Last night we hosted the first of our monthly Sustainability Film & Dialogue Series for the year and showed the film Earth Days– an informative, fascinating look at the the start of the environmental movement in the US from the 1950s to today – before going green was in the mainstream; when it was a bipartisan topic; when (pre-internet !) grassroots youth efforts organized the first Earth Day in 1970.
Personally I wish I could get everyone to watch this film. It’s an educational look at history of conservation movement, in a non-preachy, realistic way as eco-activists – including scientists, astronaut, politicians – tell their stories, loaded with beautiful imagery and historical footage. Hear about the technological innovations people in this country were doing years ago (did you know GM was making an electronic car 50 years ago?!); the political realization of the environmental movement in the 70s (Nixon creating the EPA; Carter putting solar panels on the white house ); the sadness of loosing years of eco-efforts as political leaders changed (Regan removing the solar panels); how we still haven’t learned from the past (remember OPEC embargo of the early 70s when politicians said lets not rely on oil and look at other sources for renewable energy …. what happened?!)
So, as the 40th anniversary of Earth Day is only 10 months away, think about hosting this film at your library followed by a lively discussion… maybe people in your community will become inspired again or at least educated – and realize we are only harming ourselves, our kids, and future generations by not taking this concept seriously. Watch the trailer for more information.
A lab at the Massachusetts Institute of Technology is putting wireless location markers on garbage that people bring to the Seattle Public Library which will track the trash pattens on-line, as they go through the waste stream. Starting this week MIT folks will be putting the markers on the trash which takes about 10 minutes; next month the exhibit will be on display in the library. MIT’s goal is to educate people on overconsumption and trash if they actually see where their trash actually goes so the library was chosen since it’s a central, heavily used public area. Read or listen to the full article by KPLU.
What: Green IT: Saving Money, Saving the Environment Webinar
When: Sept 10, 2-3pm ET
Presenters: Tim Goral, Moderator; Speakers to be announced
Costs: FREE! (due to sponsorship by Alcatel-Lucent)
Technology drives higher education, but unfortunately it’s also a tremendous drain on the environment. It doesn’t have to be that way. Innovative programs from Alcatel Lucent and Bell Labs are at the forefront of eco-sustainability efforts, finding ways to save money while saving the environment. Learn about equipment buy-back and “e-cycling” programs that put technology in user hands and keep harmful toxins out of the landfill. Hear about a data center cooling system that recycles waste heat for electricity-and produced a return on investment in just three months. Join a panel of experts to hear about these and other success stories, and get eco-friendly ideas that can be applied to any institution.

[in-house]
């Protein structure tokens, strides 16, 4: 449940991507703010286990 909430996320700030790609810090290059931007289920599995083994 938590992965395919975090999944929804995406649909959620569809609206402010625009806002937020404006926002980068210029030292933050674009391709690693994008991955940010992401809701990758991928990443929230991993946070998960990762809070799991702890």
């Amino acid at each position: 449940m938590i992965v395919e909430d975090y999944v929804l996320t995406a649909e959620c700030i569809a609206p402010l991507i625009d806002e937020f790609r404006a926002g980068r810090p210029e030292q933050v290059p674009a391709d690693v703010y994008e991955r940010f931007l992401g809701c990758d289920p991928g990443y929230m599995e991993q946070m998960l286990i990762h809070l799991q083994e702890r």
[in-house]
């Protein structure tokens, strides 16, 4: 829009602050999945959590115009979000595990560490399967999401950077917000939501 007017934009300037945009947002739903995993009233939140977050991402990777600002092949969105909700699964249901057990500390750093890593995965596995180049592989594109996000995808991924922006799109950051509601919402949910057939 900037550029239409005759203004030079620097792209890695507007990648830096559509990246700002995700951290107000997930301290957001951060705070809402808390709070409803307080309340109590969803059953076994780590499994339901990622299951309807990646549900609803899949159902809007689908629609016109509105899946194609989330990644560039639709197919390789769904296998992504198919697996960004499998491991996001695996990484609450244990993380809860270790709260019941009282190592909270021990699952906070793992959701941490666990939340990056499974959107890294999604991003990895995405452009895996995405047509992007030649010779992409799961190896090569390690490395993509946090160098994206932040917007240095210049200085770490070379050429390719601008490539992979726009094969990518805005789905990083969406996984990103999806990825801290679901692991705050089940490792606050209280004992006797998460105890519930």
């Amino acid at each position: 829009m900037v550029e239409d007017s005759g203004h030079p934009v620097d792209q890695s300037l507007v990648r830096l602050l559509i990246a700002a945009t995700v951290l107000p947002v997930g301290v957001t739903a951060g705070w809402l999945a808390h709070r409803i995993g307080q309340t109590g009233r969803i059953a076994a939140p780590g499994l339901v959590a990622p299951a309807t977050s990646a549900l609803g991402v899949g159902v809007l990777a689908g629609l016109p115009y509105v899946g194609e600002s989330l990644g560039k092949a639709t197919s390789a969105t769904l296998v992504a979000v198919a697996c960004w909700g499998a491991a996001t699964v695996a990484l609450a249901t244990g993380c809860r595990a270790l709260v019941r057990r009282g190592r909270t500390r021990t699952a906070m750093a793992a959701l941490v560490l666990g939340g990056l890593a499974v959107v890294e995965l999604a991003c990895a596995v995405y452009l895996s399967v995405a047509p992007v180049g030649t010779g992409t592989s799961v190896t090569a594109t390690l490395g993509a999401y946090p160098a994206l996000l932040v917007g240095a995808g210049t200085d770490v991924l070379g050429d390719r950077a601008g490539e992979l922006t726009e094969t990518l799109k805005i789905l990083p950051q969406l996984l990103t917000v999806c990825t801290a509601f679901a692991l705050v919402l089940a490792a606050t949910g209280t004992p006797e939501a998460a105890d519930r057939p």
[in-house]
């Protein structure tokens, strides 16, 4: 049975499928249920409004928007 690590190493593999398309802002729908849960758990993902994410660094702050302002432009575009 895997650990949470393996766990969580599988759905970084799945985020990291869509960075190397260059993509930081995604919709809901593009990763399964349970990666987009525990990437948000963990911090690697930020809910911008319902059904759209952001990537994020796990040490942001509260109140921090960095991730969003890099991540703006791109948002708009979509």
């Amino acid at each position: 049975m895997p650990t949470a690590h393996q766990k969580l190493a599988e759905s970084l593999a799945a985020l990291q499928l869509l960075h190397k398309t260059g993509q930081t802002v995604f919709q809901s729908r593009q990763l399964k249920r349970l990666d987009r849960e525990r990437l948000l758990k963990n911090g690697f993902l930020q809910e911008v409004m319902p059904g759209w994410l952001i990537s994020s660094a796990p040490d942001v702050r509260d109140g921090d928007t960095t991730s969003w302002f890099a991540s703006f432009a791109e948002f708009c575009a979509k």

Details: found on the University Business Web Seminar series web page
See also their archives of past seminars.
Lutron Electronics, Green Schools Alliance, and Council for Educational Facility Planners (CEFPI) have joined together to form Greenovation program to help schools “energize education and inspire action.” They start with sustainable lighting upgrade (to improve savings and offer better learning spaces), then offer curriculum resources, have an online social network ning (for classrooms to connect & collaborate), and support community outreach such as sustainable fundraisers to community challenges to science fairs. You can watch this case study video for a real world example or read some of their posted press releases.
The Arbor Day Foundation offers Give-A-Tree Cards where you get an actual card to sign and give to someone along with getting a planting a tree in their name for $5.95/each (order more than 100 and they are $3/each). What a great idea to give to friends and family as well as colleagues at work, students workers, board members,or just to show your appreciation. (they also offer ecards if you dont want to send a paper one!)
I thought it was worth sharing these interesting (hmmm??) videos from NASA’s Earth Observatory satellites capturing (over time) human destruction of the planet from deforestation, irrigation and urbanization. Here is one called Sucking Out the Aral Sea:
In the 1960s, central Asia’s Aral Sea was the fourth largest lake in the world. As a result of irrigation and damming, it had shriveled to 10 percent of its original size (marked by the thin black line) by 2007. It is now three separate, highly salinic, lakes.
Watch more at Wired Science or check out NASA’s Earth Observatory site.
Greenstrides – a great place to get info on green products & practices written by a sustainable designer and member of the US Green Building Council – has a recent article on the latest in LED lighting. The 3 basic types of lights are your normal (1) incandescent light bulbs which last about 1000 hours; (2) CFLS – compact florescent lights which last an average of 10,000 hours; (3) and LEDs – light emitting diodes – which will last for 30,000 to 50,000 hours and they don’t have the little bit of toxic mercury the CFLs contain. And though they cost more, they last longer putting out less heat and using much less electricity. They are easier to find and use these days for interior or exterior lighting. Check out this greenstrides article for more information.